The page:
The U.S. researcher who set off controversy by taking stem cells from human embryos may have quieted critics by creating a stem cell without using an embryo.
James Thomson sparked a heated national debate in 1998 when his research destroyed human embryos. On Tuesday, his lab at the University of Wisconsin was one of two worldwide reporting a way of turning human skin sells in what seems to be embryonic stem sells without using an embryo, The New York Times reported Friday.
Thomson said he had ethical concerns about embryonic research, even though he aid he knew it would offer insight into human development and held the potential for new treatments.
"If human embryonic stem cell research does not make you at least a little bit uncomfortable, you have not thought about it enough," he told the Times.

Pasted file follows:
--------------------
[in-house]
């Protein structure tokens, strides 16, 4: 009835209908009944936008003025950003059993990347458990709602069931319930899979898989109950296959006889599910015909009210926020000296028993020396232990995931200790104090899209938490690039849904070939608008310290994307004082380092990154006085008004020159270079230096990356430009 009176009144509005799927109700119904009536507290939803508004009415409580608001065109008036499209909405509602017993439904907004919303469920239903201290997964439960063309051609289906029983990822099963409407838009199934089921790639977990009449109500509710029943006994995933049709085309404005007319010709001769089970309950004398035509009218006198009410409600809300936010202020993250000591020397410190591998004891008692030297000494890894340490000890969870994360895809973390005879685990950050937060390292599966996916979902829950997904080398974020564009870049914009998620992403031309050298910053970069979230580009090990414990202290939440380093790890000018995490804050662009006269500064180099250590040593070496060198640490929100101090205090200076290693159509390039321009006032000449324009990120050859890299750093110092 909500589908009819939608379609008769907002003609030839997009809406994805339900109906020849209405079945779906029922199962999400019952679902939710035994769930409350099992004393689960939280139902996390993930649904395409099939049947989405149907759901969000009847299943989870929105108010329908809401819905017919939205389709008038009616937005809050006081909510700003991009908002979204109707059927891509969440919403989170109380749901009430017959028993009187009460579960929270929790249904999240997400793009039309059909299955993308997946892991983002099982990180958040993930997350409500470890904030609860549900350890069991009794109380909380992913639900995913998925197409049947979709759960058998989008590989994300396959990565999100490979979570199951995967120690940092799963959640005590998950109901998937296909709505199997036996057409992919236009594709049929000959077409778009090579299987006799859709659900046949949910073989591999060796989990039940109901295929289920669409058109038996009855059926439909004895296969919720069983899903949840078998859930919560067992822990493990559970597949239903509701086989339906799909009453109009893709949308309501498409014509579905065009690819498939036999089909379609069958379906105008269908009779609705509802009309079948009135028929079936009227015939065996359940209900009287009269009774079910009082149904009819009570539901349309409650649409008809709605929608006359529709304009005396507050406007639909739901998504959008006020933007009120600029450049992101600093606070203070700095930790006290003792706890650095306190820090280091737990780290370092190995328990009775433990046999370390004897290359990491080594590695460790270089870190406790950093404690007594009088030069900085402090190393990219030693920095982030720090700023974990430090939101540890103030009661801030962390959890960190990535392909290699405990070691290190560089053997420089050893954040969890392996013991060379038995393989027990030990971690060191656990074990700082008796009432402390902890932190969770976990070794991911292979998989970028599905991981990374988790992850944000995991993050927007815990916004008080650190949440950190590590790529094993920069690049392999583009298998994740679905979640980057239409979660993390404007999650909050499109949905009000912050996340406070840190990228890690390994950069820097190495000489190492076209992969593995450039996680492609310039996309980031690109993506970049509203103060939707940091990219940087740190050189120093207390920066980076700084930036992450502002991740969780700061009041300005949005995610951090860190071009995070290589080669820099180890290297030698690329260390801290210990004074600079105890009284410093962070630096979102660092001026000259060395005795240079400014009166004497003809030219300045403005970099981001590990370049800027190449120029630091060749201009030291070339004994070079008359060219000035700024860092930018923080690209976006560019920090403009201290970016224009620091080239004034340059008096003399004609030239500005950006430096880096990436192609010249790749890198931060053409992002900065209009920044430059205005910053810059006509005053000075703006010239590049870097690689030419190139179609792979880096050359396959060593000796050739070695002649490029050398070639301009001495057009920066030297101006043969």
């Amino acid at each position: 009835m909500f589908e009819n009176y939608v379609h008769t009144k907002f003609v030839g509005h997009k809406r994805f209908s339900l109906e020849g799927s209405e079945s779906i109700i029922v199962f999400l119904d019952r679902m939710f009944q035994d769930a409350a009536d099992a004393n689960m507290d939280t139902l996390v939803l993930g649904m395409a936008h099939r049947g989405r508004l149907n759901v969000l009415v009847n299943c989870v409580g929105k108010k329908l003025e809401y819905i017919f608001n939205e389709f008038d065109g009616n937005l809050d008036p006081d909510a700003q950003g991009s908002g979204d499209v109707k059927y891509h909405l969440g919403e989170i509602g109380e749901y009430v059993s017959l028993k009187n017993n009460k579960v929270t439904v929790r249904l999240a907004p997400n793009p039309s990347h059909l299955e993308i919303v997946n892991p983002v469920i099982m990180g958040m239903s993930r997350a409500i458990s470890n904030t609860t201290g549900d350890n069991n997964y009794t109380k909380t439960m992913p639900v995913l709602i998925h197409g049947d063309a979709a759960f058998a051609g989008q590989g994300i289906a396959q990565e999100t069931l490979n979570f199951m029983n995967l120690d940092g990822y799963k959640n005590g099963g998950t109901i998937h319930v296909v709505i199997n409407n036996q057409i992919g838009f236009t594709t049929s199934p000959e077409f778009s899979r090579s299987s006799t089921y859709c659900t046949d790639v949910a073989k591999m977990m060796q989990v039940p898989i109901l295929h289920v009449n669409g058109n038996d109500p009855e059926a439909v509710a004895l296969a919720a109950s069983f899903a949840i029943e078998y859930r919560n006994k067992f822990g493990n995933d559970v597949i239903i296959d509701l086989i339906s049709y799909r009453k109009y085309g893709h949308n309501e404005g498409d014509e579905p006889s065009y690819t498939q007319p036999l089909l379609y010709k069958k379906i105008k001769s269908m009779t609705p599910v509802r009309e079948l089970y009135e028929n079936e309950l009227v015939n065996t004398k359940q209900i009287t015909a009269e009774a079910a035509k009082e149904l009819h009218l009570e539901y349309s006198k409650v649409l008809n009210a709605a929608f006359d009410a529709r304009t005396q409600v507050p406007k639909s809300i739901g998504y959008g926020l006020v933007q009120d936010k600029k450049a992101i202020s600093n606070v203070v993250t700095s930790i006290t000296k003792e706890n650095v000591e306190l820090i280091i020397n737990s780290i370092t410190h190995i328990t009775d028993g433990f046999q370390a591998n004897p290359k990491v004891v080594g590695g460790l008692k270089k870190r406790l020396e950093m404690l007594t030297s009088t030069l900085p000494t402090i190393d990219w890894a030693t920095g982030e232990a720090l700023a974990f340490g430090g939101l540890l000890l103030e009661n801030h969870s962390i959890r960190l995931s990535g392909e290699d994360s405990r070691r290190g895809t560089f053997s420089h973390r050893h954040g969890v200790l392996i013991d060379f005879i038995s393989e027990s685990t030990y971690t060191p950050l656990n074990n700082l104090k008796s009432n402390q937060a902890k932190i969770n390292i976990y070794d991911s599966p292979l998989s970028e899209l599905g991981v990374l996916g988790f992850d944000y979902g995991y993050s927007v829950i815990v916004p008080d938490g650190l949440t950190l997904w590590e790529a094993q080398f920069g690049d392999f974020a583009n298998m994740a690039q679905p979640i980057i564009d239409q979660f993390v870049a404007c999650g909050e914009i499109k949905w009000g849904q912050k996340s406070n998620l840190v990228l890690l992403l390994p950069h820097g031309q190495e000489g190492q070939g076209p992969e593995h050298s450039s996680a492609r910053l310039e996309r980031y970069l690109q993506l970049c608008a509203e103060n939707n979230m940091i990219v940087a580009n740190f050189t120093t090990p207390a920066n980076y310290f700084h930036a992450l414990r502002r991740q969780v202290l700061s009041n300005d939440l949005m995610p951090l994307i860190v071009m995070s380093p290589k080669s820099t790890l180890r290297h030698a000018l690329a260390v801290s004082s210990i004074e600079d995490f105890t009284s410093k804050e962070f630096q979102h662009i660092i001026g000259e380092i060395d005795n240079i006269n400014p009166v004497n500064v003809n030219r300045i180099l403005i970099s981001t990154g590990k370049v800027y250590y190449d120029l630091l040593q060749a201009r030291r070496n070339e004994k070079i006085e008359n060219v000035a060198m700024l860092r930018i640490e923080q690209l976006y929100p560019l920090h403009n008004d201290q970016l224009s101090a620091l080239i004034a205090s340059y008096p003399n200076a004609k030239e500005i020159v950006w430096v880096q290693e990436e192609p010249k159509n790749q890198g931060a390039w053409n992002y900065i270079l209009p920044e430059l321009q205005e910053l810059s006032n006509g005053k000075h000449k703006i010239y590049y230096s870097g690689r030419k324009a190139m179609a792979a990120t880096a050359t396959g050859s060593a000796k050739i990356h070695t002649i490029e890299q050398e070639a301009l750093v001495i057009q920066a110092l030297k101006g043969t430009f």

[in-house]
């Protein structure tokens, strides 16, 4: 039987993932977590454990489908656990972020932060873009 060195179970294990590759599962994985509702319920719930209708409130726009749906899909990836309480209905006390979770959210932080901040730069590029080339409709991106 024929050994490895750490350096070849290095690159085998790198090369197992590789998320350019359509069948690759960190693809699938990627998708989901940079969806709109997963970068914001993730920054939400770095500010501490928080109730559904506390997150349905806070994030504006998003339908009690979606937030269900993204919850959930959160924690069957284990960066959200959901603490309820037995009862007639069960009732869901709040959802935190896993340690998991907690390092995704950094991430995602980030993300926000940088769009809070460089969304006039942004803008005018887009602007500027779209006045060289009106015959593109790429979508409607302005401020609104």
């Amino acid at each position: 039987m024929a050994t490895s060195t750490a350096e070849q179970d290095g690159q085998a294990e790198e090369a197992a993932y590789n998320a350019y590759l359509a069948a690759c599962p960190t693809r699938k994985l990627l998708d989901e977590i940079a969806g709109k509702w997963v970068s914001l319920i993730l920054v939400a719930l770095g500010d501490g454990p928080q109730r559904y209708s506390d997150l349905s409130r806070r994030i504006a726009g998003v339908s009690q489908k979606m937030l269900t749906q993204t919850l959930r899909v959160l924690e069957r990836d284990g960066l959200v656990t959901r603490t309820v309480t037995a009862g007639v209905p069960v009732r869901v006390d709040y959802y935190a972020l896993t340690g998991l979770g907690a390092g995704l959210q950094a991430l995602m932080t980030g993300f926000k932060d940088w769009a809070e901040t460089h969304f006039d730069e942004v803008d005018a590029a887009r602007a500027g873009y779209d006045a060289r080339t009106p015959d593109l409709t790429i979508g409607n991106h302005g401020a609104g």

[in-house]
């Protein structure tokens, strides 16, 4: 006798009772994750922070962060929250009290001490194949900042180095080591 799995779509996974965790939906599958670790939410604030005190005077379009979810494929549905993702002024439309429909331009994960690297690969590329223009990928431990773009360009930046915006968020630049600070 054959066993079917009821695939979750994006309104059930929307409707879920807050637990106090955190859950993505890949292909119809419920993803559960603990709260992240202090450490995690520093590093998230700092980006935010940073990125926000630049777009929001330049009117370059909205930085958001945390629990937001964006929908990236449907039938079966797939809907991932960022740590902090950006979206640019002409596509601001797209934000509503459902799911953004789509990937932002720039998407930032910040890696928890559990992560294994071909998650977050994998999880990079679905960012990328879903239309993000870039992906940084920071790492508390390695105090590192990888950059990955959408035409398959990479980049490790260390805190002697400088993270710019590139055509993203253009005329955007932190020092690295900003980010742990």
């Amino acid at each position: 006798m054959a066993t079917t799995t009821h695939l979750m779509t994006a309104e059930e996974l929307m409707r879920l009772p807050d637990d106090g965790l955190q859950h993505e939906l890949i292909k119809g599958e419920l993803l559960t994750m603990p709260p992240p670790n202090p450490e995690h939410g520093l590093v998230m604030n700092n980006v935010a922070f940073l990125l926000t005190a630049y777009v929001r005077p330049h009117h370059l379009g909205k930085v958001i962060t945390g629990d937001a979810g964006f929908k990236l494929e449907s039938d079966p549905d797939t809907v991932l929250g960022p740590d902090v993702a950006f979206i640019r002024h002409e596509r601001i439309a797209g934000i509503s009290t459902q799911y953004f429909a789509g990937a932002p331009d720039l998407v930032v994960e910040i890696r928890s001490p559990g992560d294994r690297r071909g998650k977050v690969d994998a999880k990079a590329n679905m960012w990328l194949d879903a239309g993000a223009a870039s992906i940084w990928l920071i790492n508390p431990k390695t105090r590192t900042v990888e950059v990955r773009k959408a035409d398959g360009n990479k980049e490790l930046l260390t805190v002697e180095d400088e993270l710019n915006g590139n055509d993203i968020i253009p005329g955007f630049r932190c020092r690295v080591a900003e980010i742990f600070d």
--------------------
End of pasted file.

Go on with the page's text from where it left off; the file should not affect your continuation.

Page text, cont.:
He said he never anticipated the political and ethical divisiveness his research created.
The new technique, which involves adding four genes to ordinary adult skin cells, will shorten the time before all the ruckus raised by stem cell research is memory.
"A decade from now, this will be just a funny historical footnote," Thomson said in the interview.
Copyright 2007 by United Press International
Explore further: Biologist reels in data to predict snook production